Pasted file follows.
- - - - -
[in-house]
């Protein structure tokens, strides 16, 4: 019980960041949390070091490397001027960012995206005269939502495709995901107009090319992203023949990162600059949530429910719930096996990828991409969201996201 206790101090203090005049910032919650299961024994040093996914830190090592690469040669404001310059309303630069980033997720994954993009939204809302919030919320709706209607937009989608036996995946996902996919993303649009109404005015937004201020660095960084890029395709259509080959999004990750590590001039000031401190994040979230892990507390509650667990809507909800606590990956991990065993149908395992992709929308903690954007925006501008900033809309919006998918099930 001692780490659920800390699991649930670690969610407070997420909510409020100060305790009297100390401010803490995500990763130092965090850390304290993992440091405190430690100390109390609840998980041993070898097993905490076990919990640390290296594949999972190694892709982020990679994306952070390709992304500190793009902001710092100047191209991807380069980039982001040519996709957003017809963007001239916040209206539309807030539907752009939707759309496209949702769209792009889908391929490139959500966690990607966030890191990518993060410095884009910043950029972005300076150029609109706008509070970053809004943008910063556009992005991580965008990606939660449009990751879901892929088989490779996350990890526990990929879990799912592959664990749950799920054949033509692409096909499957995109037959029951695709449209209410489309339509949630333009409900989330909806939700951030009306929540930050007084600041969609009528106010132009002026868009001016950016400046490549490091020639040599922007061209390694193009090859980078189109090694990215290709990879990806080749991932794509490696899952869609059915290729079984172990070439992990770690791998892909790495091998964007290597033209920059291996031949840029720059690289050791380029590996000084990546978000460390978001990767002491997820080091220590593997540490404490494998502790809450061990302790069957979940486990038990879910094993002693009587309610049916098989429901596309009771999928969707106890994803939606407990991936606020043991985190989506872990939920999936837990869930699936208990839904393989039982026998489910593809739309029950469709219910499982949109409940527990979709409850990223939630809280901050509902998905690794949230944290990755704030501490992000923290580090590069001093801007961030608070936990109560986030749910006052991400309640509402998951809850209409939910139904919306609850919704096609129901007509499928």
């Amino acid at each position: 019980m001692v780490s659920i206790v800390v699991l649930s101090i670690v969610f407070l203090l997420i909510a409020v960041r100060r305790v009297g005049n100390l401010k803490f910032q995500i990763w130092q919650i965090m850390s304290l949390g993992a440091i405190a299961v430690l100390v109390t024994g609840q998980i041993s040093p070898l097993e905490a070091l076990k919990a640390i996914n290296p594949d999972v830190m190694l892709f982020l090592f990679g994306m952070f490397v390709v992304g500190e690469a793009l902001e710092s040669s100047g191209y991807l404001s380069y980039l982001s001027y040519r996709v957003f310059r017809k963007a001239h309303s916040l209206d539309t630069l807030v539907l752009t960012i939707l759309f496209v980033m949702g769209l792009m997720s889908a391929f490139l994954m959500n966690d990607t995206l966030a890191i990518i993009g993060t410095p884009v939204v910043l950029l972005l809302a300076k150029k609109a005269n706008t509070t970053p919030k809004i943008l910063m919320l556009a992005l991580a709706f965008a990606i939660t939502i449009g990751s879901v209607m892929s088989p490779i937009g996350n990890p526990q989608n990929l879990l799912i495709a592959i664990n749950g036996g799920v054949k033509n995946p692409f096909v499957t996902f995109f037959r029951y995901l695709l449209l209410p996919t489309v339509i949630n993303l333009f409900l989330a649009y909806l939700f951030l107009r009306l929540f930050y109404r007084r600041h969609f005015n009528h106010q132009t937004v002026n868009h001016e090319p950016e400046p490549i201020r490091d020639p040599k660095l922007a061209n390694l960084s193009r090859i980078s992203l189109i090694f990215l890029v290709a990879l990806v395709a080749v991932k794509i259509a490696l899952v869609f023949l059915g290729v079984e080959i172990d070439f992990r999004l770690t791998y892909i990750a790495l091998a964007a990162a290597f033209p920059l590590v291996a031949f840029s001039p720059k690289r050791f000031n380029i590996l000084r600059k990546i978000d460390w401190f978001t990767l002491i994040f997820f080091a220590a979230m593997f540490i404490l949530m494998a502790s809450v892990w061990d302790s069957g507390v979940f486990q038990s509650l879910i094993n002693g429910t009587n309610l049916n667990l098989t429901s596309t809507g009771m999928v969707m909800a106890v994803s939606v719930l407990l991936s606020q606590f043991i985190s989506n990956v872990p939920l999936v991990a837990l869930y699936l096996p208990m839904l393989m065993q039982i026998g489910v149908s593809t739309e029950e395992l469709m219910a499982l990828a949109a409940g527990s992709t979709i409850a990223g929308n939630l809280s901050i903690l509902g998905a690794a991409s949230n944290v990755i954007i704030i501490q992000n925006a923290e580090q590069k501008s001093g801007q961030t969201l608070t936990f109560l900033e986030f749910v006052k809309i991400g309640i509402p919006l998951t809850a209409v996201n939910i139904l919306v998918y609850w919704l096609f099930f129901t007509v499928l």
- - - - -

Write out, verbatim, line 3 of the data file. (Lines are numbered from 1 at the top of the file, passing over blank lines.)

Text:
């Amino acid at each position: 019980m001692v780490s659920i206790v800390v699991l649930s101090i670690v969610f407070l203090l997420i909510a409020v960041r100060r305790v009297g005049n100390l401010k803490f910032q995500i990763w130092q919650i965090m850390s304290l949390g993992a440091i405190a299961v430690l100390v109390t024994g609840q998980i041993s040093p070898l097993e905490a070091l076990k919990a640390i996914n290296p594949d999972v830190m190694l892709f982020l090592f990679g994306m952070f490397v390709v992304g500190e690469a793009l902001e710092s040669s100047g191209y991807l404001s380069y980039l982001s001027y040519r996709v957003f310059r017809k963007a001239h309303s916040l209206d539309t630069l807030v539907l752009t960012i939707l759309f496209v980033m949702g769209l792009m997720s889908a391929f490139l994954m959500n966690d990607t995206l966030a890191i990518i993009g993060t410095p884009v939204v910043l950029l972005l809302a300076k150029k609109a005269n706008t509070t970053p919030k809004i943008l910063m919320l556009a992005l991580a709706f965008a990606i939660t939502i449009g990751s879901v209607m892929s088989p490779i937009g996350n990890p526990q989608n990929l879990l799912i495709a592959i664990n749950g036996g799920v054949k033509n995946p692409f096909v499957t996902f995109f037959r029951y995901l695709l449209l209410p996919t489309v339509i949630n993303l333009f409900l989330a649009y909806l939700f951030l107009r009306l929540f930050y109404r007084r600041h969609f005015n009528h106010q132009t937004v002026n868009h001016e090319p950016e400046p490549i201020r490091d020639p040599k660095l922007a061209n390694l960084s193009r090859i980078s992203l189109i090694f990215l890029v290709a990879l990806v395709a080749v991932k794509i259509a490696l899952v869609f023949l059915g290729v079984e080959i172990d070439f992990r999004l770690t791998y892909i990750a790495l091998a964007a990162a290597f033209p920059l590590v291996a031949f840029s001039p720059k690289r050791f000031n380029i590996l000084r600059k990546i978000d460390w401190f978001t990767l002491i994040f997820f080091a220590a979230m593997f540490i404490l949530m494998a502790s809450v892990w061990d302790s069957g507390v979940f486990q038990s509650l879910i094993n002693g429910t009587n309610l049916n667990l098989t429901s596309t809507g009771m999928v969707m909800a106890v994803s939606v719930l407990l991936s606020q606590f043991i985190s989506n990956v872990p939920l999936v991990a837990l869930y699936l096996p208990m839904l393989m065993q039982i026998g489910v149908s593809t739309e029950e395992l469709m219910a499982l990828a949109a409940g527990s992709t979709i409850a990223g929308n939630l809280s901050i903690l509902g998905a690794a991409s949230n944290v990755i954007i704030i501490q992000n925006a923290e580090q590069k501008s001093g801007q961030t969201l608070t936990f109560l900033e986030f749910v006052k809309i991400g309640i509402p919006l998951t809850a209409v996201n939910i139904l919306v998918y609850w919704l096609f099930f129901t007509v499928l």